DIY Barrel Stove Outdoor Furnace

The Conceptualization, construction, and continuous improvement of my DIY Barrel Stove Outdoor Furnace


DIY Window Mount Solar Air Heater Presentation


I have been fond of building solar air heaters for many years. Over time, I have built several types of solar air heaters with great success. In this post, you will learn some solar air heater basics as well as my specific implementation currently in operation at my home. My personal implementation of a solar air heater is the DIY Window Mount Solar Air Heater. This means that my solar air heaters are designed to be press-fit into the window frame inside my home.

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For your convenience, here is a list of some of the materials that are used to construct this device:

ID Name Description Link
1 4 inch round louvers Required for the air intake and exhaust [#AD]
2 Attic Fan Thermostat Required to automatically turn on / off the circulator fans [#AD]
3 12 Volt AC Adapter Required power source for circulator fans [#AD]
4 12 Volt DC Fan Required for air circulation [#AD]
5 DC Power Connector Jacks Used to elegantly connect DC Power Supply to Solar Air Heater [#AD]
6 Speaker Terminal Cups Another elegant method of connecting DC Power Supply to Solar Air Heater [#AD]
7 1/2 inch rigid foam board Core building material for the solar heater body [#AD]


At a high-level description, you can build a device that uses solar exposure to help heat your home.  As long as you factor in a few design principles and variables, you too will be able to help heat your home using the sun’s exposure. Here are some important factors for success:

  • Solar Exposure – You need to have direct sunlight for as long as possible in order for this to work. In my implementation unfortunately, I do not have directly facing SOUTH windows. I have to use my large SOUTH-EAST facing windows. This means that the maximum TIME factor for solar exposure is from 7:45AM until 1:30PM. The rest of the day the sun shines on my SOUTH-WEST wall, which I do not have any decent exposure due to trees and other obstacles. If you have a complete SOUTH facing wall without any obstacles, you will have the longest solar exposure possible, therefore generating the most heat.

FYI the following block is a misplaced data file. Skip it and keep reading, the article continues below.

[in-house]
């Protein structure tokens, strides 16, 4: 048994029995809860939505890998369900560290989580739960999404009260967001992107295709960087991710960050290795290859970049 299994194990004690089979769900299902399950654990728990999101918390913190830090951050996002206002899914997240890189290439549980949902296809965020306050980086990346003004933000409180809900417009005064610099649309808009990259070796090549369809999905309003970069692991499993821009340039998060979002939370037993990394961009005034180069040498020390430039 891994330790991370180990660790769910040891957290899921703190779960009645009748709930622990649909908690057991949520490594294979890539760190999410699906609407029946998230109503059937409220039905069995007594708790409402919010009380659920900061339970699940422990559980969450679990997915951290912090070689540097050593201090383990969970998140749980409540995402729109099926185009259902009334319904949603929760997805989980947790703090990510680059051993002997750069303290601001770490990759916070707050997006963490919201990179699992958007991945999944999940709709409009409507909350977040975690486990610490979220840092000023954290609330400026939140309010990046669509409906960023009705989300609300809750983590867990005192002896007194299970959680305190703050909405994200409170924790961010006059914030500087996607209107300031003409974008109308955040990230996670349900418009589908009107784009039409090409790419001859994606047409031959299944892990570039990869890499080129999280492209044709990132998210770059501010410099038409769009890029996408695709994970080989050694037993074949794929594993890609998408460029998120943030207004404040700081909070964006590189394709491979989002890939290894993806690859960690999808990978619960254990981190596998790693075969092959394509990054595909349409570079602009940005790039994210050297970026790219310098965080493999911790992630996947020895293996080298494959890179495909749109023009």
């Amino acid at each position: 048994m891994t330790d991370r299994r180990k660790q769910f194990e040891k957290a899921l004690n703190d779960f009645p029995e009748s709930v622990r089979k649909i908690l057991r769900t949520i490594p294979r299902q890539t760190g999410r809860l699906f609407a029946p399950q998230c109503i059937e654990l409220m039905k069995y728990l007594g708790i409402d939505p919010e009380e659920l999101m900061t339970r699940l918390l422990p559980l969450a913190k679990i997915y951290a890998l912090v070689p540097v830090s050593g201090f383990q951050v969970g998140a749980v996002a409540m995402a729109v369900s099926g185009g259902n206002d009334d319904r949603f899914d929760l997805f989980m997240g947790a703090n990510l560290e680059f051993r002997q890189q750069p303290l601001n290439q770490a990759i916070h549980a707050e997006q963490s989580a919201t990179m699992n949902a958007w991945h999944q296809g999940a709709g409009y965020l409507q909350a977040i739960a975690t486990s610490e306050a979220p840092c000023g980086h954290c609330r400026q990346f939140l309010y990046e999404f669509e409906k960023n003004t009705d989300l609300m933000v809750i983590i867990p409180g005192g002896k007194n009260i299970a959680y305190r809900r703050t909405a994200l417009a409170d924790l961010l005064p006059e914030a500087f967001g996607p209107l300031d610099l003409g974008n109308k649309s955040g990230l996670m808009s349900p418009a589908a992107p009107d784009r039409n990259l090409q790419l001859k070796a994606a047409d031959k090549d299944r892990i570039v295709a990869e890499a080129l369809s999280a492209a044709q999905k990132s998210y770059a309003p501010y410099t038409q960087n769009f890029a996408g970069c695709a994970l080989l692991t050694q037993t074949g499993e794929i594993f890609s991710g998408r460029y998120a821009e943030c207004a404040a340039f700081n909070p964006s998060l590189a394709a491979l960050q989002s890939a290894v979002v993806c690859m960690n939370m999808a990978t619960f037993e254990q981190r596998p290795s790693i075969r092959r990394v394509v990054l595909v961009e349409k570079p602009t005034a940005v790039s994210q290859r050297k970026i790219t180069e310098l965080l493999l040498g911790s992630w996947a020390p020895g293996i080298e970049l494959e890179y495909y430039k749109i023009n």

• Surface Area – My windows are a significant size, therefore I am able to generate a decent amount of heat. The idea is simple: the greater surface area you have, the greater amount of heat you can collect to heat your area. I once built a very beautiful and advanced window mount solar air heater in a 2 foot x 3 foot window and its heat generation was insignificant. I ended up removing it.
  • Window Styles
    • Single-Pane older non-insulated windows – Window Mount solar air heaters that I built under this configuration have been the most intense heat-generating devices! In fact, I bordered on the limits of safety! In one installation, the solar heater generated so much heat that I ended up melting the window plastics as well as boiling the sap out of the window’s wooden framework! Old single-pane windows without any LoE coating or argon gas injection are essentially like a magnifying glass against your solar air heater! Loads of heat but dangerous!
    • Modern multi-pane, insulated, argon gas filled, LoE coated windows – These windows definitely suppress the solar exposure, but provide safety. This is a more reliable configuration.
  • Electronics – There is a very important reliance but very simple implementation of electronics in this solar air heater. This is important to create a system that thoroughly circulates the heat into your room. This system uses simple computer fans, an attic fan thermostat, and 12VDC AC Adapter to power everything. I have built passive systems (without electronics) that just did not heat the room enough. This is a similar paradigm as using a circulator pump on a hot water heating system as opposed to just using thermosyphoning. The pump is much more thorough.